How government school students are learning English with AI

By KTP Radhika

Highlights

Learning Matters, an ed-tech company based in Bangalore, is trying to fix this significant gap in school education with the help of AI and Natural Language Processing.

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As per the Annual Status of Education Report 2019, only 16 per cent of children in Class 1 in 26 surveyed rural districts can read the text at the prescribed level. Forty per cent of student cannot recognise letters. The report states that the lack of age-appropriate skills in the early years is alarming, and this can impact the entire education supply chain in India. A huge shortage of qualified, trained teachers (about 26 million worldwide) is also a significant challenge in our school education system. According to DISE data, 18 per cent teachers in India, in 2016-17, had no professional qualification in teaching. Many teachers lack basic proficiency in communicative English. However, over the past year, a couple of government-run corporation schools in Chennai are learning English in a different method. An AI-based virtual voice teacher helps them to increase their literacy levels while making learning fun and interactive.  

Learning Matters, an ed-tech company based in Bangalore, is trying to fix this significant gap in school education with the help of AI and Natural Language Processing. Founded in 2016 by G. Ramamoorthy, Gowri Mahesh and Saraswathy Ramamoorthy, the company has come up with Tara, an interactive, personalised teacher assistant. 

How does Tara work?

Tara - an NLP-powered, virtual voice teacher is a dynamic teacher assistant that works on Amazon’s Echo Dot, Google Home and smartphones. Based on the cloud, Tara uses Amazon’s hardware, speech-to-text and text-to-speech integrated with Learning matters’ proprietary content delivery methods for voice-based platforms. Tara can mimic a human teacher. This is done by listening, responding to the learner’s response, correction, and feedback. Tara also offers training to teachers.

The learner can choose a subject, and Tara begins the lesson by introducing the concept. She then explains the main concepts, keywords and finally, assess the learner’s understanding through various types of exercises and tests. When the student makes a mistake, Tara corrects and explains what the mistake was. Students can also request Tara to repeat parts of a lesson or exercises. When a learner completes one lesson, they move on to the next.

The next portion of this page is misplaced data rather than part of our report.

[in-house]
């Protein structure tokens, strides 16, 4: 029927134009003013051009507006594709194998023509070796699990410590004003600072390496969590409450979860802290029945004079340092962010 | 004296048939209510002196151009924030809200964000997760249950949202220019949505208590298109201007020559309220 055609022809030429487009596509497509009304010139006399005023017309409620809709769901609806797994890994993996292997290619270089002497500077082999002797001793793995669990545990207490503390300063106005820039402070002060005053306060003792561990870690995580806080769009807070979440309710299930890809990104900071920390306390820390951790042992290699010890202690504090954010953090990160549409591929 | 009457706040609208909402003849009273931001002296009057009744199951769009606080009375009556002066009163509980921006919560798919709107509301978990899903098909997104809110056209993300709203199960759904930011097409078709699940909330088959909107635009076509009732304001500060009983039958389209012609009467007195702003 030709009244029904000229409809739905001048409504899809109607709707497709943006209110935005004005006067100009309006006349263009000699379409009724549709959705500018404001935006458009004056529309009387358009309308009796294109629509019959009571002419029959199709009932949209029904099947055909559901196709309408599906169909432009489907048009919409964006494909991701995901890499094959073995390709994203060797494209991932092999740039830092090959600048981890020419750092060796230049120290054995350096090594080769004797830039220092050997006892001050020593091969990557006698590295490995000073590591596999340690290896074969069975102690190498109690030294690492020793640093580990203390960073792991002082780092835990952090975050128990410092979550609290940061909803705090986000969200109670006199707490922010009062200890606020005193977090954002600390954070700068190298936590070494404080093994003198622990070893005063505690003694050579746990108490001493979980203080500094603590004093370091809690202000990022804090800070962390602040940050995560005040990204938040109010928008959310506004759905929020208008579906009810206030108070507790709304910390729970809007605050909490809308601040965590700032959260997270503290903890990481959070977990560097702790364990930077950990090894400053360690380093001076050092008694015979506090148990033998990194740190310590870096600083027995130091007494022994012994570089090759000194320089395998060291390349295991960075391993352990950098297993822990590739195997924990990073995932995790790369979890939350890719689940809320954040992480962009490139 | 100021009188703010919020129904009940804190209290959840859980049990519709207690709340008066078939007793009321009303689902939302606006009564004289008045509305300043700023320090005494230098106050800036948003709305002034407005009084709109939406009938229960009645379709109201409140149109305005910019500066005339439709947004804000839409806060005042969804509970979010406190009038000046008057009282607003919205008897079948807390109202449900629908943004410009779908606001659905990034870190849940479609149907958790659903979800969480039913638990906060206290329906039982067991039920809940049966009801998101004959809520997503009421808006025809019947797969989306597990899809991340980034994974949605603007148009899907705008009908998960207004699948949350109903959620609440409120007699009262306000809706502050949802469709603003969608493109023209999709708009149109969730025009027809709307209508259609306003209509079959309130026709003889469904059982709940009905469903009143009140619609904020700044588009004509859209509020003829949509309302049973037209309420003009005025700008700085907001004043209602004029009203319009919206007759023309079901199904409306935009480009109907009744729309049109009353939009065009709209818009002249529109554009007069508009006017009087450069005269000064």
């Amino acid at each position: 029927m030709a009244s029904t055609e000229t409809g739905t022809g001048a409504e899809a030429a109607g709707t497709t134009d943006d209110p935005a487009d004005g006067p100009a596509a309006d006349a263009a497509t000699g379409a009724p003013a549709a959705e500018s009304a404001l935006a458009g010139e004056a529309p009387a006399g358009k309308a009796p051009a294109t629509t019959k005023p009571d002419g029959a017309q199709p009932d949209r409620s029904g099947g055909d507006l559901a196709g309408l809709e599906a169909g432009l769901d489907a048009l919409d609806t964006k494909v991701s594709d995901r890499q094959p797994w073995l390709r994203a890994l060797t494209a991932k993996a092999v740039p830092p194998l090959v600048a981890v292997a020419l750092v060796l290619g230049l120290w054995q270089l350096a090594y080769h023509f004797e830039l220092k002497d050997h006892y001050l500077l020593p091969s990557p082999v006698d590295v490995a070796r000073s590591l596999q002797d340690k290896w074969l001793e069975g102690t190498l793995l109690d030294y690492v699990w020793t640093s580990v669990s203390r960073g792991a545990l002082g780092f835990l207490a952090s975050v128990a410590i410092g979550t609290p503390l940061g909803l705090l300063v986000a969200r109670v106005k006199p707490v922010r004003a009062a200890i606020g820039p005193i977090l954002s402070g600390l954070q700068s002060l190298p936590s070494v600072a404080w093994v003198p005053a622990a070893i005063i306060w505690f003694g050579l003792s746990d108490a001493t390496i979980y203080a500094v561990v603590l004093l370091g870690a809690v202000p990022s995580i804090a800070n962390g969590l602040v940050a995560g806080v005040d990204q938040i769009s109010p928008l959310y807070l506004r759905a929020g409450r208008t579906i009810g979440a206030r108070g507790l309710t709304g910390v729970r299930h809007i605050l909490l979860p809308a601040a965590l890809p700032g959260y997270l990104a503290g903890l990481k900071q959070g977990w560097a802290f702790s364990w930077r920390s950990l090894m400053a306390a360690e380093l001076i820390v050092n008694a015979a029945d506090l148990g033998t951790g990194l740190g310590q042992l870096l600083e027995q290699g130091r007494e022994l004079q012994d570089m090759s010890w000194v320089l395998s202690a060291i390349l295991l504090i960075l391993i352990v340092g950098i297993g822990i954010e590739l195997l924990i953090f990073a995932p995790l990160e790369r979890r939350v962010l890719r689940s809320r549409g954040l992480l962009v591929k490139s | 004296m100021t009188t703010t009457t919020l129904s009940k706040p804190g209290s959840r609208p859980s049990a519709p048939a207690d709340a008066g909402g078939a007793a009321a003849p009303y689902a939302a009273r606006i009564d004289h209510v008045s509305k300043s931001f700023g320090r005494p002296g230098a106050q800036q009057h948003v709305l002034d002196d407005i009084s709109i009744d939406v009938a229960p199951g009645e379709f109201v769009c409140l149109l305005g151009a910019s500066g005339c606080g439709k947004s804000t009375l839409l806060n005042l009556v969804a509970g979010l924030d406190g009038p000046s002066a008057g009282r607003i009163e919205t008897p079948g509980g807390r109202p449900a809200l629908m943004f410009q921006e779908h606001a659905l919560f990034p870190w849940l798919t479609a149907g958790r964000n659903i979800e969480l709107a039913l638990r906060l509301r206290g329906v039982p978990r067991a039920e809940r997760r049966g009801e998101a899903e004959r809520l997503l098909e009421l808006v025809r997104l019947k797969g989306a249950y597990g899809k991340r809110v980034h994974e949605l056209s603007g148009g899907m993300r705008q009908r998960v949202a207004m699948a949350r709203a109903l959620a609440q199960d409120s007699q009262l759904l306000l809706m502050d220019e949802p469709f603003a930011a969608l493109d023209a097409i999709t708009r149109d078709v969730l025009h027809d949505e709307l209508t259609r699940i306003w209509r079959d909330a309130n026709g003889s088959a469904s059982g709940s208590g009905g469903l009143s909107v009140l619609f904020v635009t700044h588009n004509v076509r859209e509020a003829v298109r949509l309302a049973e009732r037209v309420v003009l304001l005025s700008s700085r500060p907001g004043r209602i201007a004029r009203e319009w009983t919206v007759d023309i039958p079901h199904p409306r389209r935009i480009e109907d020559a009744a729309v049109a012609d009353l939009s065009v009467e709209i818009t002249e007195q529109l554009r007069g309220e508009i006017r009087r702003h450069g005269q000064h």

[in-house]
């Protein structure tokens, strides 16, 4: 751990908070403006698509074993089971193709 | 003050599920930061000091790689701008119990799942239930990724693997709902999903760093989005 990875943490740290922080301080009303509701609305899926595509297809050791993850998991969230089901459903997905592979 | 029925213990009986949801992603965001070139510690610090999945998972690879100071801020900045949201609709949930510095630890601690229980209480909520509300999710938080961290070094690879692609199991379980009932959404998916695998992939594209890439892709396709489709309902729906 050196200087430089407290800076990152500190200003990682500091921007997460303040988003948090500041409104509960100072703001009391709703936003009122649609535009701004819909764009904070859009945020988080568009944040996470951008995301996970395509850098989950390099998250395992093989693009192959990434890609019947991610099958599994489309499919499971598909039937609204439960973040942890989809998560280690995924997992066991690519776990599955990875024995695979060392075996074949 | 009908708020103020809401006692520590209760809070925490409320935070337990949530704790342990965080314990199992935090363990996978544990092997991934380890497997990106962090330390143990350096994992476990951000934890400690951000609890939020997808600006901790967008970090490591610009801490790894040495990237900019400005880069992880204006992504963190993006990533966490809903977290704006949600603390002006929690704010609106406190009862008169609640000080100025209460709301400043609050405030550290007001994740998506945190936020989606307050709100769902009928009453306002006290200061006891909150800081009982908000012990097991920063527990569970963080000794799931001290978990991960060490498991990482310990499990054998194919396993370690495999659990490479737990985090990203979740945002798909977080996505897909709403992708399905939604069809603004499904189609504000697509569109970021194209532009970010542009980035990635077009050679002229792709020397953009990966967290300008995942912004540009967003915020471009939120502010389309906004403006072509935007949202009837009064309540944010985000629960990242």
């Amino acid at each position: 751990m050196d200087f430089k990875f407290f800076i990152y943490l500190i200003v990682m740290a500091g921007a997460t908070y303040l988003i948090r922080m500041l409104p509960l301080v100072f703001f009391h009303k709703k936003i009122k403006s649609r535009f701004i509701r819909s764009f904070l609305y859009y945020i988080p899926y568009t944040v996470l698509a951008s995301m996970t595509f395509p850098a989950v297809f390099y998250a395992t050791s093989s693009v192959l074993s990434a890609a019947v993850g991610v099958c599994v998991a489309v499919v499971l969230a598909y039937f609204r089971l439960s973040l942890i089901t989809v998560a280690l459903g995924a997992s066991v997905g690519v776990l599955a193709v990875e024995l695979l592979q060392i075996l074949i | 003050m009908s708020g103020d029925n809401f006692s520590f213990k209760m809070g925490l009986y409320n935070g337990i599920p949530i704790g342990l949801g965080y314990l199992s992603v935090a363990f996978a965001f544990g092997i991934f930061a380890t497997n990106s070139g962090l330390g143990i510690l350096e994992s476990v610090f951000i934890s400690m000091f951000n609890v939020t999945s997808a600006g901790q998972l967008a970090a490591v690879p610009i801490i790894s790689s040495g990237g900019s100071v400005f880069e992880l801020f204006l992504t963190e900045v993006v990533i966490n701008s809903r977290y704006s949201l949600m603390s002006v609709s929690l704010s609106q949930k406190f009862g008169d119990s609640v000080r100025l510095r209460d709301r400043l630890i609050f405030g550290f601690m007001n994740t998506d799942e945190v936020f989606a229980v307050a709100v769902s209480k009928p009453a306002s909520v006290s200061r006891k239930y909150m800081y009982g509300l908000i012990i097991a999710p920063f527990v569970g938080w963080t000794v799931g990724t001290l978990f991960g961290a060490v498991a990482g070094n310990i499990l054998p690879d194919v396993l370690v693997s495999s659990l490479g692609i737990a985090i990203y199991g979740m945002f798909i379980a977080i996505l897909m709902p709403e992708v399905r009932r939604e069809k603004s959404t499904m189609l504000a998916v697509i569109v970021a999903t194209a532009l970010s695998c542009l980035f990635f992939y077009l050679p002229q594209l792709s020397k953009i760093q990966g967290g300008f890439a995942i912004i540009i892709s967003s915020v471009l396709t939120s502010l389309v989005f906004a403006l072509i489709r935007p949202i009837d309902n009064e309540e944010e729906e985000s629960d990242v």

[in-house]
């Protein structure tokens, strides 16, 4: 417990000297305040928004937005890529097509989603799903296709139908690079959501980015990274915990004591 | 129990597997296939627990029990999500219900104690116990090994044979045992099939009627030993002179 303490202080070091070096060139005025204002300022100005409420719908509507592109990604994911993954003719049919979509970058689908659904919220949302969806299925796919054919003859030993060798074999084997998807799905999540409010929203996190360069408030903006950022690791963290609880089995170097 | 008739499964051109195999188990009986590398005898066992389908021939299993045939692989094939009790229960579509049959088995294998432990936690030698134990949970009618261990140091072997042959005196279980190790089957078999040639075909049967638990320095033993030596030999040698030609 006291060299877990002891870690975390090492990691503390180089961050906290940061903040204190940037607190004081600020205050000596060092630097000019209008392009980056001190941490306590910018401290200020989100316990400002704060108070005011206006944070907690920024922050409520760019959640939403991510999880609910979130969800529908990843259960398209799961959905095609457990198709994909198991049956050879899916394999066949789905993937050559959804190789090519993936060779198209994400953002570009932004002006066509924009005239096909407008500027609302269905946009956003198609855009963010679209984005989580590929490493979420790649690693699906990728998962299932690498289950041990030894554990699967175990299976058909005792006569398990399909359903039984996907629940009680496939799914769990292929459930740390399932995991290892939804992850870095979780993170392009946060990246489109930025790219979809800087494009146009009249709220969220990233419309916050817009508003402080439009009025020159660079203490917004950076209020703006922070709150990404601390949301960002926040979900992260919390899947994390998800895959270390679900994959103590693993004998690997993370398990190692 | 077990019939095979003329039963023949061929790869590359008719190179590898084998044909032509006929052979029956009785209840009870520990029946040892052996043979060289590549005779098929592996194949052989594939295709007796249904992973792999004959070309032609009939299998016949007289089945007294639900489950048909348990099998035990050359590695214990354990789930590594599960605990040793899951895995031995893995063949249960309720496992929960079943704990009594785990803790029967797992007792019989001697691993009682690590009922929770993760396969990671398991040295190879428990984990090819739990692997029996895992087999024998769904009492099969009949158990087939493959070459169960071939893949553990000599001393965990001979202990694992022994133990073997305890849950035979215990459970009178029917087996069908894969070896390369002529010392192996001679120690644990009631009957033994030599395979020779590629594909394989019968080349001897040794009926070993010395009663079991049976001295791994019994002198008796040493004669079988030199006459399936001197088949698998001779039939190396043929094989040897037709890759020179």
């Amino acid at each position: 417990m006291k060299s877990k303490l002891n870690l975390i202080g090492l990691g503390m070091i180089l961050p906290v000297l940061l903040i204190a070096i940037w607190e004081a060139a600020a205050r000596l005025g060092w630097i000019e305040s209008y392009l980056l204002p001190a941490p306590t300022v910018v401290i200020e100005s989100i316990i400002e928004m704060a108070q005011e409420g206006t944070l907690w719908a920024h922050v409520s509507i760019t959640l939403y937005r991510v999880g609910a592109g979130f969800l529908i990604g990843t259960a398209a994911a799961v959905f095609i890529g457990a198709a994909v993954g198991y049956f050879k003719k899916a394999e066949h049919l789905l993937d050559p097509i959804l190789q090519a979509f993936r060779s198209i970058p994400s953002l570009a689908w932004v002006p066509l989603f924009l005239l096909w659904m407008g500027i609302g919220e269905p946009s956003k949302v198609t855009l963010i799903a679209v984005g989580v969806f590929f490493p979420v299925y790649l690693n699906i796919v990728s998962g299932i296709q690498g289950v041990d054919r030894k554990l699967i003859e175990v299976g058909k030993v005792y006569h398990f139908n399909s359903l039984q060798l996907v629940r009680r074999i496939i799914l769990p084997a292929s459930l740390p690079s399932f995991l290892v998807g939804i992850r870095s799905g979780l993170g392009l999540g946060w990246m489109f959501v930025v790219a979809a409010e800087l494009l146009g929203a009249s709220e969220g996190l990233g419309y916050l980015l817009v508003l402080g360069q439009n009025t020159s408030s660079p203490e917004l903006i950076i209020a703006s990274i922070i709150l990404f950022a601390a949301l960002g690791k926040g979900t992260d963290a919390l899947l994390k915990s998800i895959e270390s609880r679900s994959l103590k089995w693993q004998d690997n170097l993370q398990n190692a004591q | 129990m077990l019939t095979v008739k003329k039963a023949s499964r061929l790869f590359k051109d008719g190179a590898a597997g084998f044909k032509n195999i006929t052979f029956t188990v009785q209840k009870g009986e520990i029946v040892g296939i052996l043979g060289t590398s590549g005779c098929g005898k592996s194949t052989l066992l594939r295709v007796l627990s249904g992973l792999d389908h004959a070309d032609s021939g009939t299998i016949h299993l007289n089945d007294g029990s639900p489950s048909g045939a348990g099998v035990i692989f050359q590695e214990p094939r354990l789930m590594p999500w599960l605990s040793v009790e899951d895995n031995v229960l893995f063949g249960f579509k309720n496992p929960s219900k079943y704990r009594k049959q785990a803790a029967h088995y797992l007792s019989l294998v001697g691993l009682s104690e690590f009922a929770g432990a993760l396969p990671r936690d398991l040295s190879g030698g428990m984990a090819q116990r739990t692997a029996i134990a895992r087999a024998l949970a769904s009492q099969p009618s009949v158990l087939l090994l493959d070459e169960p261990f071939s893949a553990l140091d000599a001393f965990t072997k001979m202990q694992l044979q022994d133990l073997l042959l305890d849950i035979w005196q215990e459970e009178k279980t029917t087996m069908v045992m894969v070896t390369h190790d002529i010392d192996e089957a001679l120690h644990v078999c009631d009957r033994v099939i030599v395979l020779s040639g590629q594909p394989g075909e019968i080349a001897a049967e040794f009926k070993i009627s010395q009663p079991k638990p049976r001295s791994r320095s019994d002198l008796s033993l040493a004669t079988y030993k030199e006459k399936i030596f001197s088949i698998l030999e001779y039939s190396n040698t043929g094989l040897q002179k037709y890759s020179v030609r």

“Tara is a simple voice-assisted solution. All that the learner needs is a voice-assisted device containing the learning modules,” says Saraswathy Ramamoorthy who is also the CMO of the company. “Since she is a machine, she is a non-judgemental and student-friendly teacher,” she says. The system can support English and Indian languages.

Tara in use at Chennai Corporation Schools, CIT Nagar, Chennai

Helping government schools

“Tara has been deployed for over a year in various institutions and organisations and is teaching communicative English to both students and adults,” says Saraswathy. The solution is assisting teachers and students in a few Chennai corporation schools and a few private, affordable schools in Kumbakonam and Madurai. Several Non-Government Organisations that provide education to underprivileged children in Tamil Nadu are also getting assistance from this AI-based voice assistant to train their teachers. The company has signed an MoU with Govt of Karnataka to provide educational solutions in the districts of Yadgir and Raichur and also ave pitched Tara to MHRD, Govt of India for a project across schools in Chandigarh. The company is also in talks with a few other NGOs in Pune and Nasik.

Tara can teach anyone, anything, anytime and no special training is required to use the tool. “Teachers are taught how to use Tara with an individual, small group and a large group of students in a single session. There is no complex handling or management to be taught. With simple voice commands, any learner can interact with the system,” says Saraswathy. “The underlying code, workflow and the skill generator tool can be adapted to just any academic subject and content. Improvisations have already been implemented during the inception,”. Originally the tool is developed for communicative English. However, pilots are in progress for teaching science.

About the author

KTP Radhika

KTP Radhika writes on business and technology. She has worked with Network 18 Group, The Indian Express Group and Deccan Chronicle. Currently, she is a consultant writer with Business Today and NASSCOM. Her work was shortlisted for the Shriram Awards for the year 2019.

Image by AkshayaPatra Foundation from Pixabay 

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